Whilst I am deeply grateful for the operation that saved my life and realise that in my case surgery may well have been the only responsible remedy, I have often wished that I could have been treated more gently, without a disfiguring scar, and without inflicting life-long trauma on my parents and me.

And in this wish I am not alone.


Why your doctor may delay diagnosing Pyloric Stenosis

A member / friend in Facebook’s Pyloric Stenosis (“PS”) network messaged me:

After having a baby with PS I find it very difficult to understand why it takes so long for the doctors or specialist to diagnose it.  Just like to know your thoughts.  We were obviously extremely lucky.

Several other common problems around infant PS were raised and we’ll seek to address each of these in the following posts.

If like this parent your baby’s (or your) PS was recognised and treated promptly without ongoing problems, you are indeed lucky and will feel very grateful to all concerned.

M820/0092But if you or your parents suffered to the extent of being traumatised by PS, you join a sizeable club!  Social forum sites such as Facebook, BabyCenter (or –Centre), MedHelp, and Topix have allowed many thousands of parents and PSers to voice their unhappy experience of medical matters related to PS.

Well may we all wonder about the actual number of people with the problems on this parent’s mind.  For readers who are wondering, What are the problems? please read on… Continue reading

Infant Surgery & PTSD – Links to Publications & Websites

Sometimes it is better not to know…

Some of those who owe their life to infant surgery in times past have become aware of the fact that safe and effective pediatric anesthesia and analgesia have only become almost generally used in developed countries in fairly recent years.

The medical mantra that “a baby does not feel, let alone remember pain” was widely believed and acted on in the medical world.  We can be thankful that many medical workers did nevertheless learn to work on infants using the available rudimentary anesthetic drugs and procedures. A powerful code of silence blanketed what was really happening and how widespread infant surgery without anesthesia was practised.

In 20 years of lay research and networking about this issue, I have yet to find a statistical report or journal article on the relevant facts and figures.  Understandably, parents were never told about the darker facts around their child’s operation, and those who dared to asked were most likely fobbed off – and certainly did not dare to share their concerns with their child in later years.

PI have networked with an uncomfortable number of people who like me are grateful to be alive because of early surgery but have always been mystified by living with some of the symptoms of post-traumatic stress.

The medical mantras  about infants feeling and remembering pain were publicly challenged and steadily corrected only since 1987. I have written other posts here about this.

Here is a reading list for those who are interested in learning more about this matter.

Again: sometimes it is better not to know . . .

Inadequate pain management

New York Times – Researchers Warn on Anesthesia, Unsure of Risk to Children – (link)

Jill R Lawson, Standards of Practice and the pain of premature Infants – (pdf file incl additional articles) – (link to Jill Lawson’s article only)

McGrath Patrick J – Science is not enough, The modern history of pediatric pain – Moderna historia dolor pediatrico.pdf – (file) – (link)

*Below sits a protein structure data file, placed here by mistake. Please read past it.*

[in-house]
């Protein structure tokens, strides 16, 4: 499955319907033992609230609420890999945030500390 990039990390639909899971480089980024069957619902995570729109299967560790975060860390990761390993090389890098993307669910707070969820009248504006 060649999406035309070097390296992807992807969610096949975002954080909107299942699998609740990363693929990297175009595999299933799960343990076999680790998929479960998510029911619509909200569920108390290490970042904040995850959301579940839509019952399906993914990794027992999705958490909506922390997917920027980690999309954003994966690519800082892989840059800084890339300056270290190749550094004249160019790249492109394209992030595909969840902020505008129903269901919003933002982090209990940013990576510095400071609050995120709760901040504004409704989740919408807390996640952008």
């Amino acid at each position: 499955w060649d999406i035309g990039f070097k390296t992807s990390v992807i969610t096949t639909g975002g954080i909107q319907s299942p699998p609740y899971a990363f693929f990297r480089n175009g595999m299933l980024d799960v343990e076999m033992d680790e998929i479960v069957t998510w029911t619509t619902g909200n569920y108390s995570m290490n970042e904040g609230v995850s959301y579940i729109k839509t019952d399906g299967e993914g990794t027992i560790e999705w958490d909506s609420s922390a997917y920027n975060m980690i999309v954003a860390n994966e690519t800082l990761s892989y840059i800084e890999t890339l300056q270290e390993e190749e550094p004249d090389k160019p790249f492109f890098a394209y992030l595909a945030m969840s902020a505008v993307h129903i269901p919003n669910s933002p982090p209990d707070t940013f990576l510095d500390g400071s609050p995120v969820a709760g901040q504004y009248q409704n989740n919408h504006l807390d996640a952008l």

Pail’s Health Blog Nov 2010 – A Story of Babies in Pain and the Barbaric Malpractices of Medicine – (link)

Louis Tinnin, Awake and Paralyzed during Surgery – (link)

Dvorsky, George, Why are so many Newborns still being denied Pain Relief? – (link)


Infant Memory

Chamberlain David B – CV & publications.pdf – (file)

Website – Birth Psychology – A Bibliography of Dr David B Chamberlain’s writings – (link)

David B Chamberlain, Babies are Conscious – (file)

David B Chamberlain, Babies Don’t Feel Pain – a Century of Denial in Medicine – (link)

Levine, Peter A, Waking the Tiger – Healing Trauma, North Atlantic Books, 1997 (book title)

Van der Kolk, Bessel, The Body Keeps the Score – (book & summary article title) (link)

Van der Kolk, Bessel, Brain, Mind and Body in the Healing of Trauma – (link)

Van der Kolk, Bessel, Developmental Trauma Disorder – (book & summary article title) (link)

Van der Kolk, Bessel, The Limits of Talk – (link)


PTSD from Infant Trauma

K J S Anand & P R Hickey, Pain and its Effects in the Human Neonate and Fetus – (link)

The New York Times, 24 Nov 1987, Philip M Boffey, Infants’ Sense of Pain Finally Recognized – (link)

The New York Times Magazine, 10 Feb 2008, Annie Murphy Paul, The First Ache, (link)

Monell, Terry – When Pediatric Surgery causes Permanent Damage.docx (file)

Dr Louis Tinnin – Infant Surgery without Anesthesia 130707.docx (file) – and  (link)

Wendy P Williams – Are Your Symptoms due to Infant Surgical Trauma? – (link)

Wendy P Williams – Ten things to remember about pre-verbal Infant Trauma – (link)

National Institute of Mental Health (USA) – comprehensive introductory brochure on PTSD – (link to brochure)

Ten things People with PTSD-related Dissociation should know – (link)


Personal accounts

Kyle Elizabeth Freeman – Blogger at “Gutsy Beautiful Complicated”, Childhood Medical Trauma – 36 Years Later –


N B – Chamberlain, Dvorsky, Van der Kolk and some others listed here have other material online and/or for sale


N B – this List is a work in progress

Christmas greetings and …

Dear Reader,

Receive my best wishes for a joyful Christmas Season and a great New Year.  I trust that you can enjoy some special times, hopefully with family and friends, as well as a change of pace and focus.


In many ways 2015 has been an unusual but wonderful year for my wife Helen and me.

We completed a total of 11 months of happy and productive locum work in NW Tasmania and Geelong churches, enabling us to make many new friends and reconnect with several others as well as our children and siblings in Tasmania and Victoria (two Australian States).